W As someone who follows the geo- thermal industry, I have seen a growing trend that raises questions about the future of the market. More than ever, business has been mov- ing to developing markets, and as a result, U.S. companies have been making a push to move their busi- ness overseas.
With announcements like the
Geothermal is considered
recent one from The World Bank
stating that it will invest more
than $500 million in the develop-
ing geothermal market, what does
it mean for the rest of the world?
After all, although a company may
be based in America, according to
Karl Gawell, executive director of
the Geothermal Energy Associa-
tion, “you are also selling equip-
The U.S. geothermal industry
caught a rare win with the passage
of a production tax credit (PTC) pro-
vision that allows projects to qualify
for the incentive as long as they are
“under construction” by the end of
2013. But after waiting almost half a
year to determine what “under con-
struction” actually means, many
projects are still in flux, and since
it takes an average of seven years
to complete a geothermal project —
this leaves plenty of undeveloped
an especially volatile invest-
ment due its high risk during
initial resource assessment.
For each project, approximately
three wells are drilled to determine
the resource. Each each well costs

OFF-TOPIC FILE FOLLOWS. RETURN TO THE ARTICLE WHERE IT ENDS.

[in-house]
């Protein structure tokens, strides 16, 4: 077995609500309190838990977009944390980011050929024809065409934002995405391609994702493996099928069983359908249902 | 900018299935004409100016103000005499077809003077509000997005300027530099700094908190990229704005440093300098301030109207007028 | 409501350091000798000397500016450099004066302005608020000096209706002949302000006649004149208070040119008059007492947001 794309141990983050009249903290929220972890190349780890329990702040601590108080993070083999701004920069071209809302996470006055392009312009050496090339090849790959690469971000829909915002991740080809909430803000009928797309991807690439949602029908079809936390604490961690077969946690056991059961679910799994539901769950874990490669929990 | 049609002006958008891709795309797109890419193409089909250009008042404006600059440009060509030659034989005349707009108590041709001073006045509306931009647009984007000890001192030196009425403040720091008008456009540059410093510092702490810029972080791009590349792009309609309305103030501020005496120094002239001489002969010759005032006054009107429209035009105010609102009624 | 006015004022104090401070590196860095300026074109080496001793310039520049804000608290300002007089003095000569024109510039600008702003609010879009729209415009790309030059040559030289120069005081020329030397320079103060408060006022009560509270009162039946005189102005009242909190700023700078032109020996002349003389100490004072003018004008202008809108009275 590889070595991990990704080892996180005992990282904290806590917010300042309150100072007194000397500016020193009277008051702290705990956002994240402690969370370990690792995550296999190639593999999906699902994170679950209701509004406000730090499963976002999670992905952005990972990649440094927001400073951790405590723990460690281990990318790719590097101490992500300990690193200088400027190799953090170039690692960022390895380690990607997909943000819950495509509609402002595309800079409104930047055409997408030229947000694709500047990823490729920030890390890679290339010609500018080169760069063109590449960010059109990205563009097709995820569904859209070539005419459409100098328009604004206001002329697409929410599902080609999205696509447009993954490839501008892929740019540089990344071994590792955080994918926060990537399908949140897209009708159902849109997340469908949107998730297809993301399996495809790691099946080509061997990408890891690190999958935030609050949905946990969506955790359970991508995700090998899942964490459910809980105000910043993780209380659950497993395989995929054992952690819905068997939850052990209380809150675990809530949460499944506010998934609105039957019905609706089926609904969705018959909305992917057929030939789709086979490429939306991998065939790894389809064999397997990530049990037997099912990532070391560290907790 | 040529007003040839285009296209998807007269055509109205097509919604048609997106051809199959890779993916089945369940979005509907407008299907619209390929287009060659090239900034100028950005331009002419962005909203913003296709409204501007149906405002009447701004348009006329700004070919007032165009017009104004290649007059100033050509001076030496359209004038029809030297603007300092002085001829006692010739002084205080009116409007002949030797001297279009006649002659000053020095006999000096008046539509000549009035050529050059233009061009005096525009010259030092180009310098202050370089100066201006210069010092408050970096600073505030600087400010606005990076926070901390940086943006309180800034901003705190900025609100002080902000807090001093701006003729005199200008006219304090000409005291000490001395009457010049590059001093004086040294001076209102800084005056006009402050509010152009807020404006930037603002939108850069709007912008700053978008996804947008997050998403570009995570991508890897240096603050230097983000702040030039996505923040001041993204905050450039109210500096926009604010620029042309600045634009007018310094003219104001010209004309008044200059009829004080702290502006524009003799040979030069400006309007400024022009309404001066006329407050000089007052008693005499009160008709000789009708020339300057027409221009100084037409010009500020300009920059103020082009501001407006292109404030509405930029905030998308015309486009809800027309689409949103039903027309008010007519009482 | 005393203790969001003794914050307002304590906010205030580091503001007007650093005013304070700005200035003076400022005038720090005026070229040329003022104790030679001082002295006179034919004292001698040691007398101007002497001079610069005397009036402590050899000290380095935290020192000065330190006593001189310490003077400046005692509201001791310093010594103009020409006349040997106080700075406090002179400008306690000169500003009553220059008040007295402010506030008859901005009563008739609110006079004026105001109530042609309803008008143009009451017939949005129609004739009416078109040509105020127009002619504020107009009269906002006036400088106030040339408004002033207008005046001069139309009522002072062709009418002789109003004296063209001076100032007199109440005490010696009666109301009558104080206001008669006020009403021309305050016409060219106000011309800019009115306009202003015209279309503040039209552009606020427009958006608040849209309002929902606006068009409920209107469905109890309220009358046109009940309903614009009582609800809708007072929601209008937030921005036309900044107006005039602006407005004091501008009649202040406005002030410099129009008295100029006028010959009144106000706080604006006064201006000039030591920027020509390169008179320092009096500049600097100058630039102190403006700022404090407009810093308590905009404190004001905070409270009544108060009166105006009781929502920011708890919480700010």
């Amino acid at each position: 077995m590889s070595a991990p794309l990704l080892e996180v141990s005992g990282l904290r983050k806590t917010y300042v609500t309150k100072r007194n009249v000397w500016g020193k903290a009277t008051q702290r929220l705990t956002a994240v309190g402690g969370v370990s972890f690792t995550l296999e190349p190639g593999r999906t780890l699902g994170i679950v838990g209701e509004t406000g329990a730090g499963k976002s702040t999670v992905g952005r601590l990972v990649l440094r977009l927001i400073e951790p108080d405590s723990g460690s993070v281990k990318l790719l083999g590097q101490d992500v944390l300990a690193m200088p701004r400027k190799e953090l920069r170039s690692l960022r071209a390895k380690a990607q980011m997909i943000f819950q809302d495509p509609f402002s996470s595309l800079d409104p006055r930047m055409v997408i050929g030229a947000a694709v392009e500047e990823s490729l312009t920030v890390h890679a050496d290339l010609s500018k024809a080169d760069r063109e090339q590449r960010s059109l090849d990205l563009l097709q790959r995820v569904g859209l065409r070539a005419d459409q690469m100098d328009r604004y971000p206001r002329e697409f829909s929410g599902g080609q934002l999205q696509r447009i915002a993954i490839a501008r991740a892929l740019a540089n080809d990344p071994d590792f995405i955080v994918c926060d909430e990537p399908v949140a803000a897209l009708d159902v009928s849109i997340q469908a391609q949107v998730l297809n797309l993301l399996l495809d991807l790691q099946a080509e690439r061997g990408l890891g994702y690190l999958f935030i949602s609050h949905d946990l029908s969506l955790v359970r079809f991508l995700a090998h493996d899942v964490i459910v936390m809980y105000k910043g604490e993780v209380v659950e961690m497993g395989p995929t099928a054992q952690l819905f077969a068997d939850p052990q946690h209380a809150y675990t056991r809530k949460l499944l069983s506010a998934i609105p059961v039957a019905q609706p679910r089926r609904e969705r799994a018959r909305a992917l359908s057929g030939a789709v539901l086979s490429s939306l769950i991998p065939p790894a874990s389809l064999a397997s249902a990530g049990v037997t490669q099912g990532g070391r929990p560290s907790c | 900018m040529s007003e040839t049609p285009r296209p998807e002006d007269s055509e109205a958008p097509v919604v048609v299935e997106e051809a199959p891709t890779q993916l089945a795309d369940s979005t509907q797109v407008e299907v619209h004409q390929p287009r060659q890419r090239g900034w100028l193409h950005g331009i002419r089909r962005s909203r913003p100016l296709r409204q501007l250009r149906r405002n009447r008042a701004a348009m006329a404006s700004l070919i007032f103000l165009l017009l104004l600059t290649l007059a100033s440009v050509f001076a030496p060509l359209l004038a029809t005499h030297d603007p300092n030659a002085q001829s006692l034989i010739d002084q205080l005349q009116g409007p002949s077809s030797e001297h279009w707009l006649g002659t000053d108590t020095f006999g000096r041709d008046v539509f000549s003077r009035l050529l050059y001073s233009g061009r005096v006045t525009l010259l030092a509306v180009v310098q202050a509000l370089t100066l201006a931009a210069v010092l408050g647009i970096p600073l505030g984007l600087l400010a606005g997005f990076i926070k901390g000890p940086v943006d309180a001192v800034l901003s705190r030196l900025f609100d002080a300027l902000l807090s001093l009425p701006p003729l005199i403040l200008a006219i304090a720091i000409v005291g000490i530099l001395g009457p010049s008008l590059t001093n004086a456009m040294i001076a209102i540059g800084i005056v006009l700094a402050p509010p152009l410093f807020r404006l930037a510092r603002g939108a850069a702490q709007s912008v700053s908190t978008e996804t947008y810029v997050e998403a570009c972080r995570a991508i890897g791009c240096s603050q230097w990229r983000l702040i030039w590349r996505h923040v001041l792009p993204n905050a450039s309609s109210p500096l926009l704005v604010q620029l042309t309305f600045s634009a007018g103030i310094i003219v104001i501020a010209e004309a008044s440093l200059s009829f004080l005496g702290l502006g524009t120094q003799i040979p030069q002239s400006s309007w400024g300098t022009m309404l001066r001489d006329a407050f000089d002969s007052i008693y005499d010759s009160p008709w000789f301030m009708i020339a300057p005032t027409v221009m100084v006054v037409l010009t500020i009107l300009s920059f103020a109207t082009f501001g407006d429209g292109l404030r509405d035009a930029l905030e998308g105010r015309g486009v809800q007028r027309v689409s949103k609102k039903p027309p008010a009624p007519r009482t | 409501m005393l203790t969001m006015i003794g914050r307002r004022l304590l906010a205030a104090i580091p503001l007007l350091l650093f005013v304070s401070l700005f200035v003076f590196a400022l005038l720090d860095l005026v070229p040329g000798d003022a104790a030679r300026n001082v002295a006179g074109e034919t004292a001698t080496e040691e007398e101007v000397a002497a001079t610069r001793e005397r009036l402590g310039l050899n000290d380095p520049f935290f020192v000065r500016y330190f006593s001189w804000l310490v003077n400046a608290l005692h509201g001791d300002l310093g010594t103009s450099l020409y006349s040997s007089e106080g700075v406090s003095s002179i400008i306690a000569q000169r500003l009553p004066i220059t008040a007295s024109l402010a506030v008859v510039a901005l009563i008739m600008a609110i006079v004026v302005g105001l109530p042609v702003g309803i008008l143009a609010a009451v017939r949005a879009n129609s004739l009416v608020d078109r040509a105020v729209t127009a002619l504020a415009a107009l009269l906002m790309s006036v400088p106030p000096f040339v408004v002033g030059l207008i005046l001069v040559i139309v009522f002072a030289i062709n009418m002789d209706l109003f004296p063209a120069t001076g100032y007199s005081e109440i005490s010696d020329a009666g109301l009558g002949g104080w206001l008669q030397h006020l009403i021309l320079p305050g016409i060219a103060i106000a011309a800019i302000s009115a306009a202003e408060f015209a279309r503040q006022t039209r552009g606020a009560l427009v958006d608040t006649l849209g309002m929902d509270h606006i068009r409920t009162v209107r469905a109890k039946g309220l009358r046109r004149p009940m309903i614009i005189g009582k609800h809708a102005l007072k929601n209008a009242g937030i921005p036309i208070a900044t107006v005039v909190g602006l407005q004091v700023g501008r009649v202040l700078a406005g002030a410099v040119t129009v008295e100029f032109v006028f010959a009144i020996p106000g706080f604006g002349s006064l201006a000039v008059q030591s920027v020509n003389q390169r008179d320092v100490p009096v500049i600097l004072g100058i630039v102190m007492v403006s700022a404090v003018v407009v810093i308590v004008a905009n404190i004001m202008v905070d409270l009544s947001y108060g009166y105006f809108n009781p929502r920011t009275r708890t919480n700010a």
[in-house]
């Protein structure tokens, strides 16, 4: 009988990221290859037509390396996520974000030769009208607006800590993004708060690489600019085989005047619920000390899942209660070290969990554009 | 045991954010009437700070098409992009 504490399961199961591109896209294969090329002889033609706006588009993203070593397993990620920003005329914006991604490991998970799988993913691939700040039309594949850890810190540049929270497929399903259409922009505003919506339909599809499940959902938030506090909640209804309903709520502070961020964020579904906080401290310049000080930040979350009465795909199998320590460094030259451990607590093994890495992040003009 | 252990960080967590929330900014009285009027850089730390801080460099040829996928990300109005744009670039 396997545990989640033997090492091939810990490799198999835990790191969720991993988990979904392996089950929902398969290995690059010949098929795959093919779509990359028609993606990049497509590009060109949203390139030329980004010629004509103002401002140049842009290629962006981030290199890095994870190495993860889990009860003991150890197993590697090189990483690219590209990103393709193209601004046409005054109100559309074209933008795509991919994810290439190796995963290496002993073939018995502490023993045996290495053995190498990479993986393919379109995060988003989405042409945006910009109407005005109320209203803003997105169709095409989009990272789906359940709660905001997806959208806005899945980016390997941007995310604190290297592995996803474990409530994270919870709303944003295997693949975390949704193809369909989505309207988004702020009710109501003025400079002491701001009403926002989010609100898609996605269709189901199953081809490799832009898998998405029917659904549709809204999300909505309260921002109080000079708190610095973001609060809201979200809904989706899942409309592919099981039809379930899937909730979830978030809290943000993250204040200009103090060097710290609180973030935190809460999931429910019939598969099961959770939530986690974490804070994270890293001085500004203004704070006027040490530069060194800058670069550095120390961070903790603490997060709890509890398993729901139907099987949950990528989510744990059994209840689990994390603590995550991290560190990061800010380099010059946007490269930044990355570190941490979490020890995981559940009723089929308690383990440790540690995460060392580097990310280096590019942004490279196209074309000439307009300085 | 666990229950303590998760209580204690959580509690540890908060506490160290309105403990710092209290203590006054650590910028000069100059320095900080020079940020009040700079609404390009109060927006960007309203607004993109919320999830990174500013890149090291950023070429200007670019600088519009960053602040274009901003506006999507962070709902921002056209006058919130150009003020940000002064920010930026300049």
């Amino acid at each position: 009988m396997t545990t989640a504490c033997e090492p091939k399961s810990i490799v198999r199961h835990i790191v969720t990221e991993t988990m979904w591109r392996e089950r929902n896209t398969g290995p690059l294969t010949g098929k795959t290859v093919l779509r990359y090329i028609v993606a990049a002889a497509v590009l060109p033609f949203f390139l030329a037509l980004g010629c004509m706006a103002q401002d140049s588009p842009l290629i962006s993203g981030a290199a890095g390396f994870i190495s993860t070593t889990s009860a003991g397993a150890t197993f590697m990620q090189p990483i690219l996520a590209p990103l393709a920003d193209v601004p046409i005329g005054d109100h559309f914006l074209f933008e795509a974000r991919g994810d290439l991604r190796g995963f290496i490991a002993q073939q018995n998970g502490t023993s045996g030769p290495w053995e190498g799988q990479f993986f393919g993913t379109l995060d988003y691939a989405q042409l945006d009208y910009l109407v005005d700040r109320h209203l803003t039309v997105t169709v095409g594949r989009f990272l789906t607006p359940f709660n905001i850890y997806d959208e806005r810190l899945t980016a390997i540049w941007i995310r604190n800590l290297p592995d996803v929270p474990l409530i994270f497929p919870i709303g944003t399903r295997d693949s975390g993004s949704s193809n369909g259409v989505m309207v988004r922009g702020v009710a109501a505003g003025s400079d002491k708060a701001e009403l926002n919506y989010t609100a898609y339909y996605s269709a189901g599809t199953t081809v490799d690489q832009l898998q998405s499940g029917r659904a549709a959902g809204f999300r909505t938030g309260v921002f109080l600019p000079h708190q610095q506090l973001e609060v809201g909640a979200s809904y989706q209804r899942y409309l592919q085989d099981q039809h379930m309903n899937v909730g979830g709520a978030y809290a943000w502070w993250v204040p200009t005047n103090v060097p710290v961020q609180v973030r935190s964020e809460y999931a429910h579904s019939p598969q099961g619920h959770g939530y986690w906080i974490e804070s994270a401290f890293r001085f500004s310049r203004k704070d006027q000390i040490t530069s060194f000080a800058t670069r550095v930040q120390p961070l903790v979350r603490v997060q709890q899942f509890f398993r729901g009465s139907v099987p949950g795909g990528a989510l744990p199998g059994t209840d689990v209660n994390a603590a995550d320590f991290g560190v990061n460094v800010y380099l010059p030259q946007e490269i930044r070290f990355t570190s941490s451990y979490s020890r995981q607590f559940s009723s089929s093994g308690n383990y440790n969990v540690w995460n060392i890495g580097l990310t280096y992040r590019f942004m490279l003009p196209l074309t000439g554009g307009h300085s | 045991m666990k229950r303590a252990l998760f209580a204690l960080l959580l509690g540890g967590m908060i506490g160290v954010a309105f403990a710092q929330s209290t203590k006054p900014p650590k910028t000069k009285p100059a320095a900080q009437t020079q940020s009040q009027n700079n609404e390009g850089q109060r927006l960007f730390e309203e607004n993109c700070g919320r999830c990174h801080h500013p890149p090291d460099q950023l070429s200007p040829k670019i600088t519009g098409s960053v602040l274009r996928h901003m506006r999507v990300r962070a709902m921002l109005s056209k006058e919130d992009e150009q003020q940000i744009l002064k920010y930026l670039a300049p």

between $3 and $6 million and carries a success rate of just about
50 percent. Not surprisingly, this
scares most investors away.
On the other hand, since geothermal is a clean baseload energy
source with great potential in developing nations, development banks
have been hard at work to come up
with viable solutions to lower that
initial drilling risk.
The Word Bank’s investment
fund is creating an attractive global
market. It is meant to aid the exploration and drilling phases of geothermal projects. Once these phases are done, the bank will call upon
developers to establish projects on
sites that have proven successful.
“It’s a matchmaking process,” said
Pierre Audinet, clean energy program leader of the Energy Sector
Management Assistance Program
(ESMAP) at The World Bank.
Most U.S. development is sluggish because exploration and drilling are usually funded through
the developers’ own dollars and/
or through public support, Audinet explained. “It’s not because the
resource is not there, but because it
is hard to validate. It takes money,
and it takes a big risk appetite.” à
Where is the Money for